Global Goal: Unite for Our Future — The Concert (Saturday, 8/7c, NBC): An international coalition of celebrities and activists converge for an event sponsored by Global Citizen and the European Commission, calling attention to the disproportionate impact COVID-19 has wreaked among the poor, people of color and other oppressed populations. Dwayne Johnson hosts the two-hour concert, featuring performances by Shakira, Coldplay, Jennifer Hudson, Justin Bieber and Quavo, Miley Cyrus and more.

Roush Review: Rhys Rocks in a Bold New Twist on 'Perry Mason'See Also

Roush Review: Rhys Rocks in a Bold New Twist on 'Perry Mason'

HBO's revisionist origin story for the iconic legal eagle presents Perry Mason as a down-on-his-luck gumshoe in 1930s L.A..

Penny Dreadful: City of Angels (Sunday, 10/9c, Showtime): In the tumultuous first-season finale of the supernatural-laced period drama, a riot breaks out in the wake of a pernicious lynching, leading to martial law being declared in Los Angeles. Among those facing pivotal moments of reckoning: Sister Molly (Kerry Bishé), whose faith is tested by new revelations, and Peter Craft (Rory Kinnear), whose losing battle to keep the peace among his fellow German expats is challenged by the unrest within his fractured family. For detectives Lewis (Nathan Lane) and Tiago (Daniel Zovatto), an urgent mission to keep young scientific genius Brian (Kyle McArthur) from falling into the Nazis' clutches becomes a moral crisis when they realize just who it is they're protecting. All things considered, not the worst time to be marking the annual Day of the Dead.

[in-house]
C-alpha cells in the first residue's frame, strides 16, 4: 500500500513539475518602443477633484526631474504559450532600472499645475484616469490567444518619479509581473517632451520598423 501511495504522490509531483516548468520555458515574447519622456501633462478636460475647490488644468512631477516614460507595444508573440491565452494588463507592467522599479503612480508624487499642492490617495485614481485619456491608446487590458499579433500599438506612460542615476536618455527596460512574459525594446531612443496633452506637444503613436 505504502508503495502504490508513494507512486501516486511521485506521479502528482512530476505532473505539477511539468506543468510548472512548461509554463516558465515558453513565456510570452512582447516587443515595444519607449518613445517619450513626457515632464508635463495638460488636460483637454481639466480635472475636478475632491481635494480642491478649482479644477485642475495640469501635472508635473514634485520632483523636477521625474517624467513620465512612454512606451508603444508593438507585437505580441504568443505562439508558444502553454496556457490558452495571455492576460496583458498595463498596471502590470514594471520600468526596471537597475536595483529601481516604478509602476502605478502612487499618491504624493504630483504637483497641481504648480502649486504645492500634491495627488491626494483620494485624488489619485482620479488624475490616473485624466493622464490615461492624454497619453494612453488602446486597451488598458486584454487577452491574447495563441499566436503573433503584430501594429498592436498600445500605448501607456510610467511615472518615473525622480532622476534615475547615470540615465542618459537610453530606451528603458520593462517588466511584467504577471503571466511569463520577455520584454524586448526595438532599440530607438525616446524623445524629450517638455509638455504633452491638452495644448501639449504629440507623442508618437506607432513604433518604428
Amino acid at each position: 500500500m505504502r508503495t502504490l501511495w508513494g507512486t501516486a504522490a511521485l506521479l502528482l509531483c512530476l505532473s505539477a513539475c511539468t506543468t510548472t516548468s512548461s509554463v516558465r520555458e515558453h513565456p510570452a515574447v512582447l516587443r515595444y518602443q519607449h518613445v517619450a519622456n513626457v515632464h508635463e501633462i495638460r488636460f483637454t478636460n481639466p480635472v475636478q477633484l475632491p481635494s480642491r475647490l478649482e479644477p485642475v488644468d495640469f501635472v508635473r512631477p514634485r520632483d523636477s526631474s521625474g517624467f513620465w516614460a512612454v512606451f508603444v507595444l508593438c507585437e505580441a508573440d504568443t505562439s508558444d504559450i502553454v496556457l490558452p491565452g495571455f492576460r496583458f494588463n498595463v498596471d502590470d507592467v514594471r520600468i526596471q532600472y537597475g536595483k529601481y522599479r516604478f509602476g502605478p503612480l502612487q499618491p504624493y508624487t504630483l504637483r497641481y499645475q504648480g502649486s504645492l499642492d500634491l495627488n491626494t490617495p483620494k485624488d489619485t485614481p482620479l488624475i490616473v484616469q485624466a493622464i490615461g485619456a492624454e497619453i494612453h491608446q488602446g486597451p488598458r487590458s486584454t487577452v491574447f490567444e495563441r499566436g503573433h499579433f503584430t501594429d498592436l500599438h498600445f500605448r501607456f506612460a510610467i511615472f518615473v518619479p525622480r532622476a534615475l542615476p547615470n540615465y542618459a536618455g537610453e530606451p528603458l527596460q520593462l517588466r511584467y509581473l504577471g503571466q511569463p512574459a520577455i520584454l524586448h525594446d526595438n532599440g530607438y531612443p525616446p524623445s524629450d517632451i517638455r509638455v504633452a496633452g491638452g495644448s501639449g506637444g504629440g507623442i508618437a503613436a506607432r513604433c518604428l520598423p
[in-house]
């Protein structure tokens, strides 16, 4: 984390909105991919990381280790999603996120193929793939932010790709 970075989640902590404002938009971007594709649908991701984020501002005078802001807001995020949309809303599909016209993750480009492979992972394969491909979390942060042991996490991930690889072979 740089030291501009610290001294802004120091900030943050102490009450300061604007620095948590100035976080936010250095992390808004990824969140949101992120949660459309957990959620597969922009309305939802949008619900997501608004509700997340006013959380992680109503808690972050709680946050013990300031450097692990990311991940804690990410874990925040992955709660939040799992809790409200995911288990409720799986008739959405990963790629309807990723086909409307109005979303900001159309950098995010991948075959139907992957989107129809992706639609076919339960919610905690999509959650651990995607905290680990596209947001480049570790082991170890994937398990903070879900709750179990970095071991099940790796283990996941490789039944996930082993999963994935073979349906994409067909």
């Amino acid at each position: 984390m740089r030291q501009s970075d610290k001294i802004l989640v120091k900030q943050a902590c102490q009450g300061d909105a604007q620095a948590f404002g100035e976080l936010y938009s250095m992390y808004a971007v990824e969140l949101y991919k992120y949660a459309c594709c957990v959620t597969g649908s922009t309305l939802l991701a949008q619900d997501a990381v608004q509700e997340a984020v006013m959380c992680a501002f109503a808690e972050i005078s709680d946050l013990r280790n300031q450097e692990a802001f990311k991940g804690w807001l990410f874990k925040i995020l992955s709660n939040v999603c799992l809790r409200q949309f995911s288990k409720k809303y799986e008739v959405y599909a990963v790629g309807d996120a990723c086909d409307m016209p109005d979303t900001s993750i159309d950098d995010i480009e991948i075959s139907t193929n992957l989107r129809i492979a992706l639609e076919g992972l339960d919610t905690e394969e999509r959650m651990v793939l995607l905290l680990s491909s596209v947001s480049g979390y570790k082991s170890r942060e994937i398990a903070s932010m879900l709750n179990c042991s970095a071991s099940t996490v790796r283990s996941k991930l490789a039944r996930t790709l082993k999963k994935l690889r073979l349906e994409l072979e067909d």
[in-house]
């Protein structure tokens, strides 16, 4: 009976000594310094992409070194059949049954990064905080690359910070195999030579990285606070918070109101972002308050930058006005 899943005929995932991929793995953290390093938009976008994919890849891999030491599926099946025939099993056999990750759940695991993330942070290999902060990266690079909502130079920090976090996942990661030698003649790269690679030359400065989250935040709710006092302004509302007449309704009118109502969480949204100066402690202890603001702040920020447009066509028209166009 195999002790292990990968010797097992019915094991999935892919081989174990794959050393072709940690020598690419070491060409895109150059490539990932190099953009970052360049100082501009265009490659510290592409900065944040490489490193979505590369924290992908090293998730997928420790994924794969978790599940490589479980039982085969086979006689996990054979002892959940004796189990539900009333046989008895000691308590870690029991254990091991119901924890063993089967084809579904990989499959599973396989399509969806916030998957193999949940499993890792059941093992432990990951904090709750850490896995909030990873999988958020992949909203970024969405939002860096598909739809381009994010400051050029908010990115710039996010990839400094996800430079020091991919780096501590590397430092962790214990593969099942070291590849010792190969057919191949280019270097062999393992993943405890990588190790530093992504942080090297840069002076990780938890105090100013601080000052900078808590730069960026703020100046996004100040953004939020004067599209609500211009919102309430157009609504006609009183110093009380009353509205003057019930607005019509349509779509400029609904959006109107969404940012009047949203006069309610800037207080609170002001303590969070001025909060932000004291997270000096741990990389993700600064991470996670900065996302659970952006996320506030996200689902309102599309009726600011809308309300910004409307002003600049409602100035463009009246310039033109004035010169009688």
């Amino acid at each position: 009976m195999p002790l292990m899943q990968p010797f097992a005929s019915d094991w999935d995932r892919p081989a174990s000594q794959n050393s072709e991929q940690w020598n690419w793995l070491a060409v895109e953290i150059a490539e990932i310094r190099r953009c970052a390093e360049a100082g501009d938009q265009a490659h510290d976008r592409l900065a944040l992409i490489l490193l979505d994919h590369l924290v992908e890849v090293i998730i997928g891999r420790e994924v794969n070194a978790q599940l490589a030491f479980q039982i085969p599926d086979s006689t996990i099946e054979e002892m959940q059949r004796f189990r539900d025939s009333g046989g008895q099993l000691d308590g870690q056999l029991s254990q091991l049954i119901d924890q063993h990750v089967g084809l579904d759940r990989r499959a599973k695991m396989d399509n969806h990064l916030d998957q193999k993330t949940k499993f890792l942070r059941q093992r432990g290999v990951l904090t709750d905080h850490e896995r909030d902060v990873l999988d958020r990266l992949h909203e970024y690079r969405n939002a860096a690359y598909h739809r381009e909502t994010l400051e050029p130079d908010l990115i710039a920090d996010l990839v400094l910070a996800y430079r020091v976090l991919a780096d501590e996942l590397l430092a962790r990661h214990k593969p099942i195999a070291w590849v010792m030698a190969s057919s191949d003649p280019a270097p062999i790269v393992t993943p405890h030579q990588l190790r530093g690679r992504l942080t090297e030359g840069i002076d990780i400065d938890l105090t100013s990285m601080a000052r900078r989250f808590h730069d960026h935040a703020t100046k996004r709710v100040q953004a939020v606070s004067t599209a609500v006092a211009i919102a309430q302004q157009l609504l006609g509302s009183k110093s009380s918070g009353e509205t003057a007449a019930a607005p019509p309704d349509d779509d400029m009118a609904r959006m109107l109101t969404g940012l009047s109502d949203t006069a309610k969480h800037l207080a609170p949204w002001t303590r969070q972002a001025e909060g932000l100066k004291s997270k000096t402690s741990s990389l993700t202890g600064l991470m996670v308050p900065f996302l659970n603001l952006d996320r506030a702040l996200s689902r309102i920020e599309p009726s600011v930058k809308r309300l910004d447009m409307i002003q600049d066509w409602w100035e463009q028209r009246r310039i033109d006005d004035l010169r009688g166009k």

Matthew Rhys Shares 6 Things to Know About His 'Perry Mason' on HBOSee Also

Matthew Rhys Shares 6 Things to Know About His 'Perry Mason' on HBO

'This is not going to be [your] parents' 'Perry Mason,'' the star says of the prequel's surprising iteration of a beloved character.

Perry Mason (Sunday, 9/8c, HBO): In a bizarre parallel to City of Angels, this revisionist crime drama (also set in the 1930s) introduces Orphan Black's Tatiana Maslany as beloved radio evangelist Sister Alice and Lili Taylor as her controlling, overprotective mother (a less severe version of the Angels character played by Amy Madigan). Their church has a significant connection to the Case of the Indisposed Infant (as Erle Stanley Gardner might have put it), and as Perry (Matthew Rhys) continues his investigation of the grieving parents, both he and African-American LAPD cop Paul Drake (Chris Chalk) are presented with new mysteries involving the murdered kidnappers. Curious about Perry's clouded past as a WW1 veteran? Helpful flashbacks fill in some tragic gaps.